Casinos have a lot of tangible assets at their disposal, and money and ticket counters are no exception. These machines serve as the modern foundation of the cash desk. When customers visit, they have only one demand: their winnings, fast. With these machines, that's an easy proposition. Through ticket-in, ticket-out technology, clerks only need to scan the barcode, and the money gets counted and sorted automatically at a rapid pace. This enables a speedy run through the line as well as an ideal customer service experience, which will be the defining element at many gaming halls in the years ahead.
The casino industry is like any other big business, and occasionally a wave of buyouts, acquisitions, mergers and sell-offs occur to keep the money flowing. The most recent movement comes from MGM Resorts International, one of the largest casino businesses in the world. It seeks an exit from Reno, Nevada to concentrate on other major properties, including its development of a casino in Springfield, Massachusetts. There was no shortage of potential buyers in that situation, and eventually the powerful Nevada Gaming Commission gave its blessing to the buyout.
World Casino News reported the commission confirmed the purchase of the Circus Circus Reno as well as the remaining half of Silver Legacy by Eldorado Resorts. Along with the Eldorado Casino in downtown Reno, the company now runs six properties in five states. Within the city itself, it controls 32 percent of all the hotel rooms, giving it significant revenue sources during major events. It looks to take advantage of a recent economic boom in northern Nevada.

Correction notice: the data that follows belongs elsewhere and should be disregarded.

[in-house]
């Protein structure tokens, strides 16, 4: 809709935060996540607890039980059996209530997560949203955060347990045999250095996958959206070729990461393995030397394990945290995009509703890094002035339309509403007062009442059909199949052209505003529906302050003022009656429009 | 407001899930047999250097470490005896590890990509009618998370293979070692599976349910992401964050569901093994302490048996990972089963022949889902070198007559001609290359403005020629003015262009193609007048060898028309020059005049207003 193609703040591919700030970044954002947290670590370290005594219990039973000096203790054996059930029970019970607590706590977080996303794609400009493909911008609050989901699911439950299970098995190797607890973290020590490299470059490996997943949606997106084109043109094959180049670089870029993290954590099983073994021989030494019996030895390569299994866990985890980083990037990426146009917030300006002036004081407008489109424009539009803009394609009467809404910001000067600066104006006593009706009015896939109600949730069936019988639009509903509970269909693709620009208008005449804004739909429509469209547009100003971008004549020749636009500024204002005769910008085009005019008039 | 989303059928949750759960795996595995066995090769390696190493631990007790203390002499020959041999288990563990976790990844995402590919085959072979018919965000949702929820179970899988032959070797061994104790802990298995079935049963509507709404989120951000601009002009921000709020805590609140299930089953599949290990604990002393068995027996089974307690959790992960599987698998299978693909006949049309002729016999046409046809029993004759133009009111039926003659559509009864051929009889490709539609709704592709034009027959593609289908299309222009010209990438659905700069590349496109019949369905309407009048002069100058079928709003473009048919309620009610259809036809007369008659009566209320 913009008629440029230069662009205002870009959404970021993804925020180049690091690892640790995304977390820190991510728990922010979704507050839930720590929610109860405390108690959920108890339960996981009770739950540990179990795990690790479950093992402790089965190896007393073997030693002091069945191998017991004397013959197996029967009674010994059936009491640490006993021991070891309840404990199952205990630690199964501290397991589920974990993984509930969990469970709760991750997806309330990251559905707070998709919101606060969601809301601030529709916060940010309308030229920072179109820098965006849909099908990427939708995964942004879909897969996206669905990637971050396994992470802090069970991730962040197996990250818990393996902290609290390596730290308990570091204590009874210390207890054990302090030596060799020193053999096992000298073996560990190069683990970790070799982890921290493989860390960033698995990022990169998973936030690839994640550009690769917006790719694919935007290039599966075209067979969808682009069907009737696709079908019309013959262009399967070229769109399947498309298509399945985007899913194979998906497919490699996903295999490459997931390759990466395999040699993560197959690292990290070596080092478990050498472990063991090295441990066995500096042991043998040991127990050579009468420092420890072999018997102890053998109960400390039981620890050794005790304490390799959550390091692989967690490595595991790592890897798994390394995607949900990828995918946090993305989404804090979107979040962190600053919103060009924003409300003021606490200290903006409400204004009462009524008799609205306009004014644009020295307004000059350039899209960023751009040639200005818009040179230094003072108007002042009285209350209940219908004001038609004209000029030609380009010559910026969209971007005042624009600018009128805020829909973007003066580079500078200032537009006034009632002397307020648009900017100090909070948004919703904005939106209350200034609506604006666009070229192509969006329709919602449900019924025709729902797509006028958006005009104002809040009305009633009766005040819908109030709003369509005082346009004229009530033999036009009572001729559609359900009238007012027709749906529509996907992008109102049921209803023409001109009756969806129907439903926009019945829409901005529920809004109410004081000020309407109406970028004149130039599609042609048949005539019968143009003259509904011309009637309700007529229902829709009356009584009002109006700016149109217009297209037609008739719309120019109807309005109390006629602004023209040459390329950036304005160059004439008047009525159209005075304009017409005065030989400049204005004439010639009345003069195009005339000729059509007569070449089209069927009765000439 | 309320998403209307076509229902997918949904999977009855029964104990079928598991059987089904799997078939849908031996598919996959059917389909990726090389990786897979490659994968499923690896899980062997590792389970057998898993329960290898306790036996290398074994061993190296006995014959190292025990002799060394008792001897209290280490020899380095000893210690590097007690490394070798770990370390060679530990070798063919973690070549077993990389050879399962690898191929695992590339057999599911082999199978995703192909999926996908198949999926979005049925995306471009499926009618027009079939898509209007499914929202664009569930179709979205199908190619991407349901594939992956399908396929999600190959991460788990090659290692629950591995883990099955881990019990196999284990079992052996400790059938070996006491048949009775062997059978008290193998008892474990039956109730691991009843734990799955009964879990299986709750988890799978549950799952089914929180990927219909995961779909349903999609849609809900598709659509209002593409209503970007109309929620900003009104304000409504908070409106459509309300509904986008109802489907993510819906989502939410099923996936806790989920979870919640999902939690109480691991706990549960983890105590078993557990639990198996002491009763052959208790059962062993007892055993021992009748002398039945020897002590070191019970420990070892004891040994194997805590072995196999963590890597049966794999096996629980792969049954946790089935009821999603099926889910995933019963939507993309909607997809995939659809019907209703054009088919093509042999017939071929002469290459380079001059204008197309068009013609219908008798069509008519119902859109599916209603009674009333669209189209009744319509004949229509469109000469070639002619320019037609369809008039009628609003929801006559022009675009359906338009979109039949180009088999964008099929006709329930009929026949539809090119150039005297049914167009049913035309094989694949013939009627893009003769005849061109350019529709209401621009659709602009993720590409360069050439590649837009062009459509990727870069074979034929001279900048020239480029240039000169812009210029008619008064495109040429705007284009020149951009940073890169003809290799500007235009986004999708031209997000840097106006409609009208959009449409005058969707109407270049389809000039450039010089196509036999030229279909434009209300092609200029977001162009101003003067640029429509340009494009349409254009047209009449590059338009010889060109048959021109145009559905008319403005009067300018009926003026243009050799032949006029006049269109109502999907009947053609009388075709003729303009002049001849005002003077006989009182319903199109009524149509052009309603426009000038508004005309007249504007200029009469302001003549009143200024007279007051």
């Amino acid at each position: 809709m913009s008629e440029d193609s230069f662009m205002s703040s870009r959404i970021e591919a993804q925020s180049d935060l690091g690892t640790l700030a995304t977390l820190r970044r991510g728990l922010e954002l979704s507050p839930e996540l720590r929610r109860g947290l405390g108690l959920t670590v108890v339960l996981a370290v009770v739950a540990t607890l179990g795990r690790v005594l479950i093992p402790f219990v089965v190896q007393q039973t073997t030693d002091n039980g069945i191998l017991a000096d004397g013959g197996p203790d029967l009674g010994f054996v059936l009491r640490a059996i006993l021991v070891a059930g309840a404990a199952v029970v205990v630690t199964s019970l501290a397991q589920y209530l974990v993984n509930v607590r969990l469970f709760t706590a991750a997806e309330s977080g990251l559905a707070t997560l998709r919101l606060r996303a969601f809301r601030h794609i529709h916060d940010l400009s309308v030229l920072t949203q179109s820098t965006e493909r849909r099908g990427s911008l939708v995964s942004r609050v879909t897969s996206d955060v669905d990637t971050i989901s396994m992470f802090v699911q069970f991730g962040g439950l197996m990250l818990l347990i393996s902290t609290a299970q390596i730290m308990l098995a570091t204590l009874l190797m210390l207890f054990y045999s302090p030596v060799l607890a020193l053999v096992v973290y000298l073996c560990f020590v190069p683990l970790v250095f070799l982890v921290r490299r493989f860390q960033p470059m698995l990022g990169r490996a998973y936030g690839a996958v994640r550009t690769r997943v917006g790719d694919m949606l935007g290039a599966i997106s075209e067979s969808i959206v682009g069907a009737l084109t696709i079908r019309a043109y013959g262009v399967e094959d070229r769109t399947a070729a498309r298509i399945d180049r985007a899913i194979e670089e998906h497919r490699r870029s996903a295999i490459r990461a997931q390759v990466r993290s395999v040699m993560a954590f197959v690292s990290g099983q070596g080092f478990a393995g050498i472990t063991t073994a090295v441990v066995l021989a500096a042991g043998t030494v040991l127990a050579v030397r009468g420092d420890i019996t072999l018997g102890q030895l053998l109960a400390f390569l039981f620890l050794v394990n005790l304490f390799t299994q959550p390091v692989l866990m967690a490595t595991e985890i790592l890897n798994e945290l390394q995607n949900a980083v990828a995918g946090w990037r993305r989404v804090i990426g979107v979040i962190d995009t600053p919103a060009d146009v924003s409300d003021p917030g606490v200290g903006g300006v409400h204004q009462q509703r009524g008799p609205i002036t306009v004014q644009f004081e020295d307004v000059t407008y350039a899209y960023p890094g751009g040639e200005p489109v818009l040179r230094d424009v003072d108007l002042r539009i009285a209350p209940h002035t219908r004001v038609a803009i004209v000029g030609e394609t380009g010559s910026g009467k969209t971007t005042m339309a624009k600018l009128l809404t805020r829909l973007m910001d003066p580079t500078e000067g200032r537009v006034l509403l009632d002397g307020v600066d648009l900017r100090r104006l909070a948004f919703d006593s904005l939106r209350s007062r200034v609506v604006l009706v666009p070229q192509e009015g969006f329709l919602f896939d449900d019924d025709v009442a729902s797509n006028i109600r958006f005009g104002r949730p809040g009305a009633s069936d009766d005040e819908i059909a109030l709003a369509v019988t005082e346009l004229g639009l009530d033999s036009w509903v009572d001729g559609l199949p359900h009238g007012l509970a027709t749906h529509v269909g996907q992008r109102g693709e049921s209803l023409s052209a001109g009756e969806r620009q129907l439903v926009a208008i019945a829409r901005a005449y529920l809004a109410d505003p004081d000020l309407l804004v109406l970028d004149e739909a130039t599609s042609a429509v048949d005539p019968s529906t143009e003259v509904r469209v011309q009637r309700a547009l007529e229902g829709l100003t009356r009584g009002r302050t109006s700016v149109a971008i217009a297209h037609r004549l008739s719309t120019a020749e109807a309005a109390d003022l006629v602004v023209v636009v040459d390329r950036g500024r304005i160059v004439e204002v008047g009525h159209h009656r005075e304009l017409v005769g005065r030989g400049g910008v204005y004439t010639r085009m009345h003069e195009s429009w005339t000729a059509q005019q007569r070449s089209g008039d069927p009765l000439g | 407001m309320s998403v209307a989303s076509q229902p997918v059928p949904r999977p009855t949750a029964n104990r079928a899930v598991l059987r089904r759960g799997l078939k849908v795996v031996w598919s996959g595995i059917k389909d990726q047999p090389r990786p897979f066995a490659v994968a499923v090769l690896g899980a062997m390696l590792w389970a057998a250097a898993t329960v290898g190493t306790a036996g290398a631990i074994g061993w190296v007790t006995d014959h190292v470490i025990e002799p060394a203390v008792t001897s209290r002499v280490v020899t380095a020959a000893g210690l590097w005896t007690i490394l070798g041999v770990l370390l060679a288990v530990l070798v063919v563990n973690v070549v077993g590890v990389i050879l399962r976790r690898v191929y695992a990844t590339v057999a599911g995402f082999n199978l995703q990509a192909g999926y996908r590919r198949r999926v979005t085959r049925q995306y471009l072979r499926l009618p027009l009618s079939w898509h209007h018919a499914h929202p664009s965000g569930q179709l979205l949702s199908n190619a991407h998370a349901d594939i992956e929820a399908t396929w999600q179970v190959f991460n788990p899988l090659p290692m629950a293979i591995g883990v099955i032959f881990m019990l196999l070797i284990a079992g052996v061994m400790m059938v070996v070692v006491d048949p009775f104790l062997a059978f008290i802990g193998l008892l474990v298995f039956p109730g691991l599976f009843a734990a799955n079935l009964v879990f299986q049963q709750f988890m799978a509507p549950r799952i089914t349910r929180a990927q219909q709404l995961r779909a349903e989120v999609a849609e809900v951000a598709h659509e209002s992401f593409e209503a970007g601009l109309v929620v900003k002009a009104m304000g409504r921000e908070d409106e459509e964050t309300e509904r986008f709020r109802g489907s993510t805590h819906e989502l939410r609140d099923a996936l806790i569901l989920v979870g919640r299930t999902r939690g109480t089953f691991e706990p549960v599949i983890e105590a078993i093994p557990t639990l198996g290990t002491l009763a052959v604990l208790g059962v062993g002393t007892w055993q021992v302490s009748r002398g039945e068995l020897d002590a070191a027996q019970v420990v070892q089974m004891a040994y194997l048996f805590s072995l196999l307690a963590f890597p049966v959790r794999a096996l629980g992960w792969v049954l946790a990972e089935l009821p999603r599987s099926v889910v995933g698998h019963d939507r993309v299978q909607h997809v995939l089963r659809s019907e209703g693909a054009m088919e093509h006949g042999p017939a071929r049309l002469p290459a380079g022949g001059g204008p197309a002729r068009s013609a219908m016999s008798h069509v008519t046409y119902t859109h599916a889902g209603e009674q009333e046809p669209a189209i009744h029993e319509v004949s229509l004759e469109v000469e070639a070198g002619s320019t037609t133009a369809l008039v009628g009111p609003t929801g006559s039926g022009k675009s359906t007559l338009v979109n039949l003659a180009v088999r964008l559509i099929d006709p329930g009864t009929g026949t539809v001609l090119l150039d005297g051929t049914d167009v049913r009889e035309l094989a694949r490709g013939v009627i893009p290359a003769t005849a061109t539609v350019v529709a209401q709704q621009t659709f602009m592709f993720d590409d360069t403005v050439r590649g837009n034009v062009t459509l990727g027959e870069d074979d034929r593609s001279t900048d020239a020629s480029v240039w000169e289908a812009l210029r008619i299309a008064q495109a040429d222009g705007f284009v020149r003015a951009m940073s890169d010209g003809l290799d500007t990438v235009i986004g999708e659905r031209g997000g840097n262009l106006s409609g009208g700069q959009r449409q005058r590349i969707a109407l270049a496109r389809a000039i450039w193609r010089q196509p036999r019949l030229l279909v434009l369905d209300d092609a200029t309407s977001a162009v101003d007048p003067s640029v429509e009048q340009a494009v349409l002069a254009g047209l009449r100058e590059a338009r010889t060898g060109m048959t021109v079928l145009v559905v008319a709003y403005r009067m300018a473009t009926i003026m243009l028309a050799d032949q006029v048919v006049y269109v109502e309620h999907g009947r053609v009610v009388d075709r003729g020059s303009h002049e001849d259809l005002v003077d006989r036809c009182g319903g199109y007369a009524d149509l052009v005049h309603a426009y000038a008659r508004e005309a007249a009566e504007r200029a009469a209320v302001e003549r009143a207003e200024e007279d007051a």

That wasn't the only buyout approved by the Nevada Gaming Commission in November 2015. Another big purchase was of the remaining 35 percent of the Golden Gate Casino in Las Vegas by its majority owner Derek Stevens. Previously, the Brandenburg family, which founded the Golden Gate in 1906, held on through President and former owner Mark Brandenburg. In addition, Stockbridge Capital Partners bought back a 10 percent stake of its SLS Las Vegas, previously held by Sam Nazarian.
With casinos changing hands so often, it's in the best interest of the management to keep some things intact. Money and ticket counters are one thing to keep around. With efficiency and speed a benefit of these machines, it will help ensure quality customer service remains a priority.
January 8, 2016